What's Driving the Gender Gap Between Obama and Romney? It's the Economy, Stupid

By Bryce Covert

The blogosphere was abuzz last week after polling numbers from USA Today/Gallup came out showing Obama with a 18-point lead over Romney with women in swing states. Many leapt to the conclusion that the more than a month-long fracas over birth control - when and how it should be covered, as well as whether it is bad in the first place - has turned women off of the Republican platform. After all, virtually all women will use birth control at some point in their lives.
But in a forum on women's economic concerns on Friday, President Obama stated what has become a new campaign refrain of late: "Women are not some monolithic bloc. Women are not an interest group." And as he put it even more simply a few weeks back: "I'm not somebody who believes women will be single-issue voters." Indeed, he's right. Women care deeply about accessing contraception (sorry, Nikki Haley), but that's not the only issue they vote on - and it's not necessarily the main driver of the widening gender gap between Republicans and Democrats.

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The Obama-Romney gender gap?The Obama-Romney gender gap? Taking a deeper look at the poll showing such a strong lead among women, it is clear that birth control is important to them. By a 20-percentage-point margin, women voters are "significantly more likely than men to rate government policies relating to birth control as important," Gallup reports. Yet Democrats - the party women are more likely to identify with than men - still rate that issue behind a lot of others. Topping the list of issues that will be important to their votes, Dems listed the deficit first, followed by healthcare, defense, gas prices, and unemployment before getting to birth control. Lots of economic issues.
It's likely that the squabbling over contraception and reproductive rights has "really galvanized women," Celinda Lake, president of polling firm Lake Research Partners, told me. Unmarried women and younger women weren't even paying attention, yet their interest has jumped 20 points, she said. But now that the politicians on both sides have their attention, they don't like what they see when it comes to economic issues. It's "a question of priorities," Lake said. "These women feel that it's tough economic times out there, my family's in trouble, this country's in as big trouble as it's been in generations, young people having a very hard time, Rome is burning, and you're focused on my birth control?"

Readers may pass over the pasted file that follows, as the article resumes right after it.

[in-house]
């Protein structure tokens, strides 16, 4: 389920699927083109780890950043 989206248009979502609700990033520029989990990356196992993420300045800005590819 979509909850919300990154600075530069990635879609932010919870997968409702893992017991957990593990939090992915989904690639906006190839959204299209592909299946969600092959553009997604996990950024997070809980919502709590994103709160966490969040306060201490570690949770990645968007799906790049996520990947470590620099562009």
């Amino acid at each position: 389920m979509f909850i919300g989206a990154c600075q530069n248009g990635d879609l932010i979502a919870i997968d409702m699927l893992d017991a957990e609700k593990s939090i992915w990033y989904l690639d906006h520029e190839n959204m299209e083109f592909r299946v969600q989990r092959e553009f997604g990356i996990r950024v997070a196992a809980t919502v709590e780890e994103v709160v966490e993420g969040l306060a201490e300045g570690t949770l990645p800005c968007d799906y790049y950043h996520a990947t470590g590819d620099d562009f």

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Interestingly enough, economics, not so-called "social issues" like reproductive rights, has historically played a large role in the gender gap. A paper published ahead of the 2010 midterms by Paul M. Kellstedt, David A. M. Peterson, and Mark D. Ramirez took a hard look at what drives this trend. They found that, overall, good economic times make the public more likely to support higher taxes and welfare spending, but in economic downturns like ours the public moves to the right and drops its support for spending. Yet that breaks down when examined by sex. Women overall tend to support what the authors call "compassion issues" like welfare, education, and healthcare, and are therefore more supportive of increased social spending in bad times. The gender gap increases when domestic spending becomes more liberal because "[a] policy change that might be seen as too liberal for the average man might seem like the correct amount of spending to the average woman," the authors sate. Women are voting to increase economic support for those who most need it while men lose their appetite for spending in tough times.
Lake confirmed this research. "The biggest difference between men and women's attitude [in voting] is the role of the government and the importance of the social safety net," she said. The messaging that Republicans put forth over and over that we must get government out of the picture and let the private sector in doesn't appeal to women, she added. When it comes to Obama's policies, "Women tend to think he's much more in touch with their families and the middle class," she said. "They do think the government should be a partner… not just in the safety net but in getting the economy going."

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Mitt Romney with his wife, AnnMitt Romney with his wife, Ann Why would women be more supportive of spending on social programs? The authors of the study answer, "Men tend to be less economically vulnerable than women, and they are less pessimistic than women about the economy." Women know what it is to struggle to make ends meet, even in good times. Over 17 million women lived in poverty in 2010, the highest number in 17 years, and a startling 7.5 million lived in extreme poverty - with incomes below half of the federal poverty line - hitting another record. Even outside of poverty, they still make just 77 cents to a man's dollar for the same work, diminishing their ability to save and build wealth. Yet even with these difficult economic numbers, 40 percent of families rely on their earnings more than or equally with men's. They have first-hand knowledge of just how hard it is to get by at the lower end of our economy.
This is not to ignore the economic side of contraception, either. Women support co-pay free birth control because it has such a huge impact on their bottom lines - and their ability to work at all. But to say that women are fleeing the Republican Party based solely on this issue is to ignore the role the economy at large will have in the upcoming election. Women aren't single-issue voters, and if the GOP wants to woo some of them back, it'll have to take a hard look at a lot of its policy priorities.

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